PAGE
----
I initially applauded the move, but a three-year $30 million deal for a player that chased down radio host Ryan Lefebvre for unfair comments he had made during a broadcast..What was I thinking? Most Cubs fans would agree, and Bradley's blimp of a contract has weighed down possible personnel moves over the last three years.

2. Cubs sign OF Kosuke Fukodome, March 2008

Don't get me wrong, Fukodome is a decent player. However, he is not worth the four-year $48 million dollar deal that Hendry gave him.

3. Cubs sign OF Alfonso Soriano, March 2007

As it was said with Fukodome, it isn't so much that Soriano is not a good player (offensively at least). It's that his eight-year $136 million dollar contract is not worth the production he puts up.  

LOS ANGELES, CA - OCTOBER 04: Kosuke Fukudome #1 of the Chicago Cubs looks on from the dugout while the Cubs take on the Los Angeles Dodgers in Game Three of the NLDS during the 2008 MLB playoffs on October 4, 2008 at Dodger Stadium in Los Angeles, California. (Photo by Lisa Blumenfeld/Getty Images)

4. Cubs sign SP Carlos Zambrano, March 2007

Hendry continued his spending spree inking the mentally unstable Zambrano to a five-year, $91.5 million dollar contract. Zambrano has underperformed since, has spent time on the disabled list, disqualified list, suspension list and whatever else list the Cubs make up.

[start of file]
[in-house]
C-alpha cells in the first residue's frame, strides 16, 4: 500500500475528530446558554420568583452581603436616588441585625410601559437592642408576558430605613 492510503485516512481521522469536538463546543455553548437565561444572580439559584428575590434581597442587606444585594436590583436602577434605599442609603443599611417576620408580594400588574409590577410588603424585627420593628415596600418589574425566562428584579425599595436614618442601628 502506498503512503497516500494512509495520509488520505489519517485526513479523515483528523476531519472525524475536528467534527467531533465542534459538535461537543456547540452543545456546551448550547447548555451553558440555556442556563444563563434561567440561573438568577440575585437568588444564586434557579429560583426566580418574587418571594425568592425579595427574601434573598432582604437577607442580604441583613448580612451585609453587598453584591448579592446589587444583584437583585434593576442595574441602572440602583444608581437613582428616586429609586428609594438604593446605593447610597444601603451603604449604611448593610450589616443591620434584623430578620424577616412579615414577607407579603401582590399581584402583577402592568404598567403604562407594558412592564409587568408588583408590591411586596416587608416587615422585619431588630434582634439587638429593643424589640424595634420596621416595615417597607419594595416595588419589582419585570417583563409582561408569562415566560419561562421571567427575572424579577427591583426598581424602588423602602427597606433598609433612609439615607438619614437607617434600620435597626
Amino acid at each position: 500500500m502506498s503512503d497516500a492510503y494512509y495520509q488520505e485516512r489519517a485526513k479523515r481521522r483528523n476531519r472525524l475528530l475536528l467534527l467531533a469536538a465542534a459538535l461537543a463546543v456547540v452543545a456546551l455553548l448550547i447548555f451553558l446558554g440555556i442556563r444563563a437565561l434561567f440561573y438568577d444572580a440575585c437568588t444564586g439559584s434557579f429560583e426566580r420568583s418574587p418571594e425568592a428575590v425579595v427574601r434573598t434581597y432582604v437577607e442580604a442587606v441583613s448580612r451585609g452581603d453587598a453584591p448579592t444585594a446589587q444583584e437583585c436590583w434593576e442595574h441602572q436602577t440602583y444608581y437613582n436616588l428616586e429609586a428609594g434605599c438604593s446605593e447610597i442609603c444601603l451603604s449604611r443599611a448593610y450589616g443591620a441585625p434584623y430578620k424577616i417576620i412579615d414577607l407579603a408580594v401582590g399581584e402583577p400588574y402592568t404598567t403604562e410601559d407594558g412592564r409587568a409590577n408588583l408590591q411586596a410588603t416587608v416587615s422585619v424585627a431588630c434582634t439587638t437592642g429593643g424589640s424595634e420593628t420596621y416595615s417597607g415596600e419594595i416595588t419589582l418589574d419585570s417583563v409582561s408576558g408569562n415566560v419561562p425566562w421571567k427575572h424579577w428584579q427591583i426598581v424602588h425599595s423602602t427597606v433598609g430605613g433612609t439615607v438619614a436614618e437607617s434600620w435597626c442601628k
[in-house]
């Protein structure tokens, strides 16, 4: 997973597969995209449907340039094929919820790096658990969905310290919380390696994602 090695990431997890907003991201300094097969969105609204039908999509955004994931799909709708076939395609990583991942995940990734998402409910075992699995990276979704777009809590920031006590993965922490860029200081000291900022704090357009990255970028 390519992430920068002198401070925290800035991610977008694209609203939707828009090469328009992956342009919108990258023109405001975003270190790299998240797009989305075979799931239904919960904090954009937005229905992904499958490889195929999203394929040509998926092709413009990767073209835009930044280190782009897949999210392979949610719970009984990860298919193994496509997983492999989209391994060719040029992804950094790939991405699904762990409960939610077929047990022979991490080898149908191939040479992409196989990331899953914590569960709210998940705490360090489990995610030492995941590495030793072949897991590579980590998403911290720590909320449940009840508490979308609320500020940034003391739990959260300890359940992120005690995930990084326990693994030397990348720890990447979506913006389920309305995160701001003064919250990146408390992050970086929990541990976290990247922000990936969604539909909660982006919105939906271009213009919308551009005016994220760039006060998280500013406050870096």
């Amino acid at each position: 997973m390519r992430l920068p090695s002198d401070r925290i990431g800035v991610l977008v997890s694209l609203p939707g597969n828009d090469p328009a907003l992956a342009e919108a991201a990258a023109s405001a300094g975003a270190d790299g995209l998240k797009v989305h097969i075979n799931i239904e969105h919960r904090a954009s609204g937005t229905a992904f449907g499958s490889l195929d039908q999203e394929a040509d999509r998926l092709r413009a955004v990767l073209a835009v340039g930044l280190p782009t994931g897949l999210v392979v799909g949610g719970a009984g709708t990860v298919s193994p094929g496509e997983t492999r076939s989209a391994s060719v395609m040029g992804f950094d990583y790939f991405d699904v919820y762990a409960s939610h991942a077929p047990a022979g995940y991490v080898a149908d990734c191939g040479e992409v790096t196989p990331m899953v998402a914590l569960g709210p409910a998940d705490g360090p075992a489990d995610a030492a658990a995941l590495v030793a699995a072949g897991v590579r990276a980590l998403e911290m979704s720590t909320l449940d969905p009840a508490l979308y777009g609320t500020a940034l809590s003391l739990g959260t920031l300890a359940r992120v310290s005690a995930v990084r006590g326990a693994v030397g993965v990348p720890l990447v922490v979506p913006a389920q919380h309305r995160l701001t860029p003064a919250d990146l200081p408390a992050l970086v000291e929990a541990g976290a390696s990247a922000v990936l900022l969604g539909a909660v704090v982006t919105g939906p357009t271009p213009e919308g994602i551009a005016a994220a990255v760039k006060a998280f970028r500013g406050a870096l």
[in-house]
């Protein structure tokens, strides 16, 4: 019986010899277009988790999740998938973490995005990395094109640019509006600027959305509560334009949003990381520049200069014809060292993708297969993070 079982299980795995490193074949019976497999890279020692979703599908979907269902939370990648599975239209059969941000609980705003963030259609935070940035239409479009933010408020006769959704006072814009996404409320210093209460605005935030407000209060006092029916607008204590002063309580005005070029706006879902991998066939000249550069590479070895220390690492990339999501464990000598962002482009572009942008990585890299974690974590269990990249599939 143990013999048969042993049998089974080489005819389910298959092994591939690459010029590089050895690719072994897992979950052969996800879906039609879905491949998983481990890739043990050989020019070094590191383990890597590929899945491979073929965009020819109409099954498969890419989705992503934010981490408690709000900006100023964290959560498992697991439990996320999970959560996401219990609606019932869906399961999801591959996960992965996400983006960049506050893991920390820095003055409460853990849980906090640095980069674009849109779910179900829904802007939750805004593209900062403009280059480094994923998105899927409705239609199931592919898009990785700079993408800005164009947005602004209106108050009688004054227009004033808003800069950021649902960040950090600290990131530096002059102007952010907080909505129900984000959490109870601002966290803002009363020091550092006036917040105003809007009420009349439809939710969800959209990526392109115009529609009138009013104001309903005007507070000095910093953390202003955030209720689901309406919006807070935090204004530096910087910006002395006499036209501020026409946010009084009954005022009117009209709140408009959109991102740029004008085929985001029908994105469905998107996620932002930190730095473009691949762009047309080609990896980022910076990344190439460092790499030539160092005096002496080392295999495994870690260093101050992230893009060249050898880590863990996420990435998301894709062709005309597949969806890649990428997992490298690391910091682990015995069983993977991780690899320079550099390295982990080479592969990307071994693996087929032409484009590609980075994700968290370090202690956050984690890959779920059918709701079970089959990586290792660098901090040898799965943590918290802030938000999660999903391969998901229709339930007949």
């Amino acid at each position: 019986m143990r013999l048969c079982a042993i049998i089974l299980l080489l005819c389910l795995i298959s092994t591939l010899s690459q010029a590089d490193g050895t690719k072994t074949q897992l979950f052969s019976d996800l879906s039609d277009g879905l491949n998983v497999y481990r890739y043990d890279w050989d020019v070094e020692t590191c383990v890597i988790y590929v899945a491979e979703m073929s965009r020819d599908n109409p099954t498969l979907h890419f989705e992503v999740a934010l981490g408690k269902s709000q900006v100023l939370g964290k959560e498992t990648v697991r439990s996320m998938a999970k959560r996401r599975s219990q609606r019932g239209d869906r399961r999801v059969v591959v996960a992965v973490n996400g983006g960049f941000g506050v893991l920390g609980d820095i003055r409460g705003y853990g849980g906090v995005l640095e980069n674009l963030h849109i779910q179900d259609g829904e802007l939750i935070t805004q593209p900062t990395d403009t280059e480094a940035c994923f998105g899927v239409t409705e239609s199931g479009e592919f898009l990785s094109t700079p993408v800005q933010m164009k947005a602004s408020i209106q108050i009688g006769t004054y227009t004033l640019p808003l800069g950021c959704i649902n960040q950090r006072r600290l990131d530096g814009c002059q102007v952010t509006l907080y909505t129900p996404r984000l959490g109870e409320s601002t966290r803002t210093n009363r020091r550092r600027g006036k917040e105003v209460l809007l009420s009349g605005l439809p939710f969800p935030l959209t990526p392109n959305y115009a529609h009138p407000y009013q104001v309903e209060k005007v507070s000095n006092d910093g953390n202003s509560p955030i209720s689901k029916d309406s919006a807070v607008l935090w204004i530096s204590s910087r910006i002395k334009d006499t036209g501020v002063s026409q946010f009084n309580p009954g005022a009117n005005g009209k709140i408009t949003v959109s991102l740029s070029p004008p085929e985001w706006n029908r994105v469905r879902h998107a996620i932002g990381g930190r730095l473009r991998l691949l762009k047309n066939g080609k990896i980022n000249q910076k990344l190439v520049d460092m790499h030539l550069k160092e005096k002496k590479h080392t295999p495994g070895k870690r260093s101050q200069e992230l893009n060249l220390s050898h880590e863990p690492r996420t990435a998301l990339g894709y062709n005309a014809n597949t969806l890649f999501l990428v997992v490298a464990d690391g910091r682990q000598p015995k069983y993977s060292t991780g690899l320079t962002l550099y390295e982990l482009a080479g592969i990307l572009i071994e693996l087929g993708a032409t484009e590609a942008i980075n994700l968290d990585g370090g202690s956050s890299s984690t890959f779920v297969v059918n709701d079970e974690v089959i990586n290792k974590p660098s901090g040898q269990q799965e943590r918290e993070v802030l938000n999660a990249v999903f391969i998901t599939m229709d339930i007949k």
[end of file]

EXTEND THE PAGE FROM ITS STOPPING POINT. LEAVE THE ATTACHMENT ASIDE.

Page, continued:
5. Cubs trade SP Julian Tavarez, SP Jose Cueto, C Ryan Jorgensen and SP Dontrelle Willis to the Marlins for SP Matt Clement and C Antonio Alfonseca, March 2002.

This deal may go down as being a wash, though at the time, Willis ended up winning Rookie of the Year. Don't get me wrong, Clement was a quality starter over his tenure with the Cubs. Alfonseca on the other hand was a complete bust.


It's pretty obvious that Hendry's downfall is due to giving large, long contracts to players who should not be receiving them. Hendry was great on making deadline deals, and signing quality veteran backups. When it boils down to it though, anybody can write a number on a check. Hopefully, the Cubs next GM will be smarter in making those kind of decisions.